Computer Familiarity Among TOEFL Examinees
- Kirsch, Irwin; Jamieson, Joan; Taylor, Carol; Eignor, Daniel
- Publication Year:
- Report Number:
- Document Type:
- Subject/Key Words:
- Computer-assisted testing questionnaires test bias English as a second language language proficiency computer literacy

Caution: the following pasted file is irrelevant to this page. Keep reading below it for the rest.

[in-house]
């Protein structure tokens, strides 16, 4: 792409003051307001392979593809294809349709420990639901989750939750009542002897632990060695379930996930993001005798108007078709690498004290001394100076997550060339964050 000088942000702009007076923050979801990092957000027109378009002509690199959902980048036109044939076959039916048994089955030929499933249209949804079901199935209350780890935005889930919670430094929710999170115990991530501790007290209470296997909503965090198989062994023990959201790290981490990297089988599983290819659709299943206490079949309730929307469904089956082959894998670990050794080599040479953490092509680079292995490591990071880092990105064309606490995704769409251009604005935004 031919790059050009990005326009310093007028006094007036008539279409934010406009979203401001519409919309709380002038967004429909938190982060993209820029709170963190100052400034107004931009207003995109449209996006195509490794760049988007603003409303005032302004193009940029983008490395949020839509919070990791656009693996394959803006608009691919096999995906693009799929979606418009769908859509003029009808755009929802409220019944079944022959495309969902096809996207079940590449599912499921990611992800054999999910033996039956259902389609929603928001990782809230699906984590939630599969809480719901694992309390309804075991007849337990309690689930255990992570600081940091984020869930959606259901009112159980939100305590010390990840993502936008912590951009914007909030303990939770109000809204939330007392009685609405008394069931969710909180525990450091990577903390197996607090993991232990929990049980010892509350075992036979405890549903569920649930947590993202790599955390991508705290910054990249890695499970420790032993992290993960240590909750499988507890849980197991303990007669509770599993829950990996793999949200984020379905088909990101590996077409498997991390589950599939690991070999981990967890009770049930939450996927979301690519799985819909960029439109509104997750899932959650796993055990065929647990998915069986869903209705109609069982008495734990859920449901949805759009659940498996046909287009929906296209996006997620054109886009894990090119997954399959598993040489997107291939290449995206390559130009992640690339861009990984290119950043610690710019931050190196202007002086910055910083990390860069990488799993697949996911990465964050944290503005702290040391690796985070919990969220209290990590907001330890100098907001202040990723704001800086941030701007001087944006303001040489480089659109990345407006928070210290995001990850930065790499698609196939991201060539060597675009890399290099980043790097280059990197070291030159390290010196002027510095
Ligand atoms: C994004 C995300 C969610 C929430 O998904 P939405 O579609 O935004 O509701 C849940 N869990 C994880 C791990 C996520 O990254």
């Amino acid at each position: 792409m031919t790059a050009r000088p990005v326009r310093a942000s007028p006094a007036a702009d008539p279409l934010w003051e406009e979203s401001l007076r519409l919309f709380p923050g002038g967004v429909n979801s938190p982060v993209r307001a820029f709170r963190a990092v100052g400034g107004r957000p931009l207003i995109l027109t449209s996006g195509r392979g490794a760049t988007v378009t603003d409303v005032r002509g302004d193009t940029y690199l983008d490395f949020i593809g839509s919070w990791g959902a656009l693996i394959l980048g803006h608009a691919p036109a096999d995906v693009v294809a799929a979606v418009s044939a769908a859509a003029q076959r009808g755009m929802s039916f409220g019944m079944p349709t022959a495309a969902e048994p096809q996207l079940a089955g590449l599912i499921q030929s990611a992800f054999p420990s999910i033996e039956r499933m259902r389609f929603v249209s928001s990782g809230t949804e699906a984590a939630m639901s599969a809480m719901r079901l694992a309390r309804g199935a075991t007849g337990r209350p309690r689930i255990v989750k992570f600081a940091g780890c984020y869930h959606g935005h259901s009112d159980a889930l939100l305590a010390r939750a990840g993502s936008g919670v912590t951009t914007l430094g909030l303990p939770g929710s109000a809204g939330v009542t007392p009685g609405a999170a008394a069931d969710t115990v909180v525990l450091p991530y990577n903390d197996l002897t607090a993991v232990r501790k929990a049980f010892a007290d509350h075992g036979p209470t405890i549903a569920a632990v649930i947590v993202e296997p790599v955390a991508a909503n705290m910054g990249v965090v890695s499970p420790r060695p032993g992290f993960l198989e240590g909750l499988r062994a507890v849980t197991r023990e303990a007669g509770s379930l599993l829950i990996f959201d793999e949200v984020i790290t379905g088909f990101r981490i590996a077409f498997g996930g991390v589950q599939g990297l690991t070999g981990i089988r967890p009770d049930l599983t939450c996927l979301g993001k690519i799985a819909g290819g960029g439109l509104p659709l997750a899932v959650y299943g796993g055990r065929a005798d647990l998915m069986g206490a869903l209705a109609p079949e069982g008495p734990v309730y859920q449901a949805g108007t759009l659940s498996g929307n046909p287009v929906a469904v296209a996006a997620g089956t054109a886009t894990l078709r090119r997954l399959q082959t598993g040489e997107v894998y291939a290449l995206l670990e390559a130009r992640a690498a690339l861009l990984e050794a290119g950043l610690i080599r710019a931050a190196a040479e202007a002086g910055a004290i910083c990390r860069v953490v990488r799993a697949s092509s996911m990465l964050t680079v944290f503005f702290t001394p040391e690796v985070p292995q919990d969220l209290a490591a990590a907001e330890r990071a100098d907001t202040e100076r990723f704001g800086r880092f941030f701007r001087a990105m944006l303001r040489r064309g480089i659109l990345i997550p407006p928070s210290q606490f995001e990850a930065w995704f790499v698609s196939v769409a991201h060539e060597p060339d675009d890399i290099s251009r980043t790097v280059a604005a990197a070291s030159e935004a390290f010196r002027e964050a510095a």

The growing use of computer-based testing raises concerns about access and equity. Specifically, many in the field of language testing are concerned that the introduction of a computer-based TOEFL test in 1998 may introduce bias by confounding the measurement of English-language proficiency with computer familiarity. As the first study in a series of research efforts to address this question, a 23-item questionnaire focusing on examinees' access to, attitude toward, and experience using computers as well as related technologies was developed and administered to TOEFL test takers in April and May of 1996 as part of a TOEFL test administration. TOEFL examinees into were classified into one of three groups according to their level of familiarity with computers: low, moderate, or high. Overall, some 16% of the TOEFL population was judged to have low computer familiarity, another 34% to have moderate familiarity, and approximately 50% to have high familiarity. In terms of background characteristics, computer familiarity was found to be unrelated to age, but was related to gender, native language, region of the world where the examinee was born, and test-center region. Computer familiarity was also shown to be related to individuals' TOEFL test scores and their reason for taking the test but unrelated to whether or not they had taken the test previously. Analyses of variance were conducted to investigate the relationships among proficiency as measured by the paper-and-pencil TOEFL test, computer familiarity, and selected background characteristics, including gender, age, native language, and reason for taking the test. The study results are also considered in light of existing research relating to various aspects of computer familiarity as well as in terms of their implications for professionals in universities and intensive language programs who will need to serve the needs of this diverse set of learners.